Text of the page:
For those people who’ve never seen “Star Trek”, introduce your character Uhura, who is she and why is she on this ship?
Zoe Saldana: Well, she’s a very important tool on the ship. She’s a translator. They’re traveling to all different kinds of galaxies and planets. So she’s an expert in linguistics. She’s able to translate and be sort of like the operator or the mediator between two commanders of two different ships from two different planets trying to meet in common so they can have safe passages. That’s a very important thing. If she gets it wrong, she can actually start a war between two nations or something. And she’s very stoic. She’s very strong. And loves what she does. And sort of takes herself a little too seriously sometimes.
You think in the future that society would be a little more progressive and that there would be a lot more women on board or in positions of power. Was that something interesting to you or questioning? How far have we progressed in how many hundreds of years?
No, there were many women. I didn’t look at that issue though because for some reason I automatically assumed that in the future these things would not be an issue. Maybe there were just more men per capita then women, and that’s why they were there in the flight school. I don’t know.
What about the mythology of “Star Trek?
In a lot of instances it really was pertaining to social and political themes of its time without coming out and saying we’re talking about this or that. They could use outer space metaphors, to make it easier for people to transition into it.
I think it was sort of like a poetic justice at that time. For these dreamers, which is what I believe that Gene Roddenberry was, he had this vision of what he wanted to see, as an artist, as an audience member. And he never backed down. I guess when he kept getting turned down and they said, “The only way we would do this is if it was many years into the future and in space,” he was like, OK, fine. So if that’s what I have to do in order for me to show the kind of world that I would like us to be in, then I’ll do that. And I thought it was so compassionate and so beautiful and so ahead of its time.
Were you happy to immerse yourself in the culture of “Star Trek” after you got this part? What was that process like? Was there a Star Trek Bible?
No. It was extensive conversations with JJ. And he had some advisors on the set that were `Star Trek’ advisors. I wanted to see as little as possible of the series. I was afraid of entering into a crack of mimicking the actors that were portraying these characters as opposed to just studying the characters. And as actors we’re mimics by nature. So I definitely took my time with that.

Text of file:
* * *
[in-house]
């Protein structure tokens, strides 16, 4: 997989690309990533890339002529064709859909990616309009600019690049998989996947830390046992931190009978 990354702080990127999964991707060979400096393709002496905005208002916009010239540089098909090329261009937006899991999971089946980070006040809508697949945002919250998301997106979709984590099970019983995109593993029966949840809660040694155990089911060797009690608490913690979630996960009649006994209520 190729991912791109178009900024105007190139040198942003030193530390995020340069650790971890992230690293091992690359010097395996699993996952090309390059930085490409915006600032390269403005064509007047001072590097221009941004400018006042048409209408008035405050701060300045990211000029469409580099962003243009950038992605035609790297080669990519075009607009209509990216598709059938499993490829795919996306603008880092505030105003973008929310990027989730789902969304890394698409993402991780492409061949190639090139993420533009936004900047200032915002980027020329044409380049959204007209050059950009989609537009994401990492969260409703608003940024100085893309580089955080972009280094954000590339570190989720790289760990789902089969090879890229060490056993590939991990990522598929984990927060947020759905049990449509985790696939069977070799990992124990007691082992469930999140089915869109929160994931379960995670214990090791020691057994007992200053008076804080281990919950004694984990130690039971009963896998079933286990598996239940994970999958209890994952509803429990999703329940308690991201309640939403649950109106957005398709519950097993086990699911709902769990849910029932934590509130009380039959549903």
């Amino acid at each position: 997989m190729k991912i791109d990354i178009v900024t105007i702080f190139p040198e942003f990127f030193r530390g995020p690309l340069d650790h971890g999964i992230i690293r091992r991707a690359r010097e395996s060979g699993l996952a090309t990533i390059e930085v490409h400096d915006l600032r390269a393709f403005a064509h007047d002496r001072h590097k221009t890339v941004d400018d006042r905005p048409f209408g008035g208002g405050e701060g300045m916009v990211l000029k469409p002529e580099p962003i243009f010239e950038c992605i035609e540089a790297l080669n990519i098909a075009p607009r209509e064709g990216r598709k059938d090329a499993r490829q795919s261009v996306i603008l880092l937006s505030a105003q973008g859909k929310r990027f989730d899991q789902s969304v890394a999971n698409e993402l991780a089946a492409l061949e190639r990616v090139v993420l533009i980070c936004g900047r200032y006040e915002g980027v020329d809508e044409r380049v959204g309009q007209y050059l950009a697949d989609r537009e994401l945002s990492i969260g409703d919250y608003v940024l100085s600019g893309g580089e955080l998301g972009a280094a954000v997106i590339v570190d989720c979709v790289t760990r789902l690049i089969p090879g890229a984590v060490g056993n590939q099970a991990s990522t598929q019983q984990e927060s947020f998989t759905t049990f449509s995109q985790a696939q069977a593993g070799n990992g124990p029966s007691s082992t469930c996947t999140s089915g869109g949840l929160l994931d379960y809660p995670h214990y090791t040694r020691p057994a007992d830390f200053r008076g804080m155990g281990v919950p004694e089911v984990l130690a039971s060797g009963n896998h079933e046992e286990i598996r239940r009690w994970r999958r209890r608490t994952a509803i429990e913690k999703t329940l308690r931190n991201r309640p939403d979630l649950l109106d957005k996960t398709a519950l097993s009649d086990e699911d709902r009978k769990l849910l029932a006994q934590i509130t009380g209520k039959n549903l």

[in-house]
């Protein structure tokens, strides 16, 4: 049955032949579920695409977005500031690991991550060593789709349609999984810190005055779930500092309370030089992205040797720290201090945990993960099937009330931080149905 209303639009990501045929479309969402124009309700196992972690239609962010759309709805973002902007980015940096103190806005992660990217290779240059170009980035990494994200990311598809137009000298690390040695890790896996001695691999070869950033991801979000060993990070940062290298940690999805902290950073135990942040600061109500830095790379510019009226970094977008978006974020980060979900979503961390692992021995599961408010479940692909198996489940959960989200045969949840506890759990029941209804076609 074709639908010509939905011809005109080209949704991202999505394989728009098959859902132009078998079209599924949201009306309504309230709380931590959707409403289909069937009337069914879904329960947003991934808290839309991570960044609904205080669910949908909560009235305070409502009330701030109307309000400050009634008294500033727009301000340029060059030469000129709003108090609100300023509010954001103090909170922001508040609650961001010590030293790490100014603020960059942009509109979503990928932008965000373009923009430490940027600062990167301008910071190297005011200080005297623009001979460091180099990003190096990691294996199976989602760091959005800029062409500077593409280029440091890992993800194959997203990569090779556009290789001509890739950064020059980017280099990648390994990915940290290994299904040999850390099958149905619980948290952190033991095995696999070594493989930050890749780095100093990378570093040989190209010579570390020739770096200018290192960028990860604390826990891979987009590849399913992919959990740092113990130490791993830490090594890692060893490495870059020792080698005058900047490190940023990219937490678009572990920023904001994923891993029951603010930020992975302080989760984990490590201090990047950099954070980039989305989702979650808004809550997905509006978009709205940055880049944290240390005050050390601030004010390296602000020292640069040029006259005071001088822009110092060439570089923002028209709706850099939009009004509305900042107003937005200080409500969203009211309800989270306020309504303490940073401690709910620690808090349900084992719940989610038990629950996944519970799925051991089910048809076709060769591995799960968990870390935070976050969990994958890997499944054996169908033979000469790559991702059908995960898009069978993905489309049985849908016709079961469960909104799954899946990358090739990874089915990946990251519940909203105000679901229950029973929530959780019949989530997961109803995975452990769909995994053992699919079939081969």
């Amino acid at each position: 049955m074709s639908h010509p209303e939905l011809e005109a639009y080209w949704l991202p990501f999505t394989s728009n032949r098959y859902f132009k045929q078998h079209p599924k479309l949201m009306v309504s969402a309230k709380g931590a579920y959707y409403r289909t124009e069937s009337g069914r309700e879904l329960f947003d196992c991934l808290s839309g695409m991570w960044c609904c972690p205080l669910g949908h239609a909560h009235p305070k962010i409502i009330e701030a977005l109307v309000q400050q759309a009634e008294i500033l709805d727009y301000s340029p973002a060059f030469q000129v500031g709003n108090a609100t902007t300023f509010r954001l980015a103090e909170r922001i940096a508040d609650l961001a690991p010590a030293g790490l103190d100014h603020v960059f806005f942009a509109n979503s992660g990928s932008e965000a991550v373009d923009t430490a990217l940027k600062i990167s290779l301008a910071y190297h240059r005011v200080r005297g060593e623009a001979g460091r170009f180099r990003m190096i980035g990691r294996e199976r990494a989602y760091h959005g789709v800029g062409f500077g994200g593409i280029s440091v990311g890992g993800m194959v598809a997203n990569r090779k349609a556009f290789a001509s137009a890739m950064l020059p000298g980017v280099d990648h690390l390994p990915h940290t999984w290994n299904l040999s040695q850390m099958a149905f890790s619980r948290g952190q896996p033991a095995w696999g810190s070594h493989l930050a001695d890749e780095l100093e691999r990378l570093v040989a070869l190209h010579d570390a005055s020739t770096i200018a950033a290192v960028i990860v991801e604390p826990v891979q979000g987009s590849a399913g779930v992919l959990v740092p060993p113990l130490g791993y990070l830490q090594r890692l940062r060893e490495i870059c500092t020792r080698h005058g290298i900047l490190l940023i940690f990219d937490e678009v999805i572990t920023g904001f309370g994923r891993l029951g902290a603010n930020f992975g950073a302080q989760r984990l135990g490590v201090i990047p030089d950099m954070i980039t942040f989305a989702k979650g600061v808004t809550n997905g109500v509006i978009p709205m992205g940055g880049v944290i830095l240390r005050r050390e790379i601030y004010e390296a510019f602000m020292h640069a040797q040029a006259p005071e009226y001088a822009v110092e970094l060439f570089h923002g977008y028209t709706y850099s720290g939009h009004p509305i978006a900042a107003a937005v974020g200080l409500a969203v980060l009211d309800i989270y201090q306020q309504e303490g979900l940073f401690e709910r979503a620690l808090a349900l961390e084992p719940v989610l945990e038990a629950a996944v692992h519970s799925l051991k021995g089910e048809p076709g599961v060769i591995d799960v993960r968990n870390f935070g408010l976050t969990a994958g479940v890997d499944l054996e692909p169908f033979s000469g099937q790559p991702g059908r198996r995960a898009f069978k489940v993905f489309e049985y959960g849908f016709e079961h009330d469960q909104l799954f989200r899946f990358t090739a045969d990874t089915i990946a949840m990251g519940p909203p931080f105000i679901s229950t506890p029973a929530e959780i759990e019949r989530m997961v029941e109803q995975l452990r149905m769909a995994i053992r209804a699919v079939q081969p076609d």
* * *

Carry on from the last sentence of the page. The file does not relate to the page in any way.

After speaking to JJ and speaking to Nichelle Nichols and how they just basically said, these are the elements that we would like her to have. Under these guidelines, you can take and make Uhura however way, shape or form you want her. So I was able to kind of recreate her and picture her in school and picture her as a young person. I was always following the guidelines of the fact that she was very elegant and very sexy at times. But also it was because she was very strong and she was able to command herself in that presence and still hold court. With those guidelines, I was able to have that as a base and then just make her this and make her that. And it was a lot of fun.
Were you a Trekie?
My mom is. My great-grandmother was a diehard Trekie. But I guess I knew more about it in Spanish. When I was living in the Caribbean, it was called differently; it was like, `Vijae a las Estrellas’. And sometimes when they do the subtitling it’s so much more dramatic. But my mom was a huge Trekie and she was very happy when I did it. And then when I did `The Terminal’, Mr. Spielberg sort of gave me the Trekie documentaries for me to watch and told me what episodes to see, so that I could just have a taste of what it’s like to be a Trekie. That was my introduction into `Star Trek’. But I became a fan of the fans.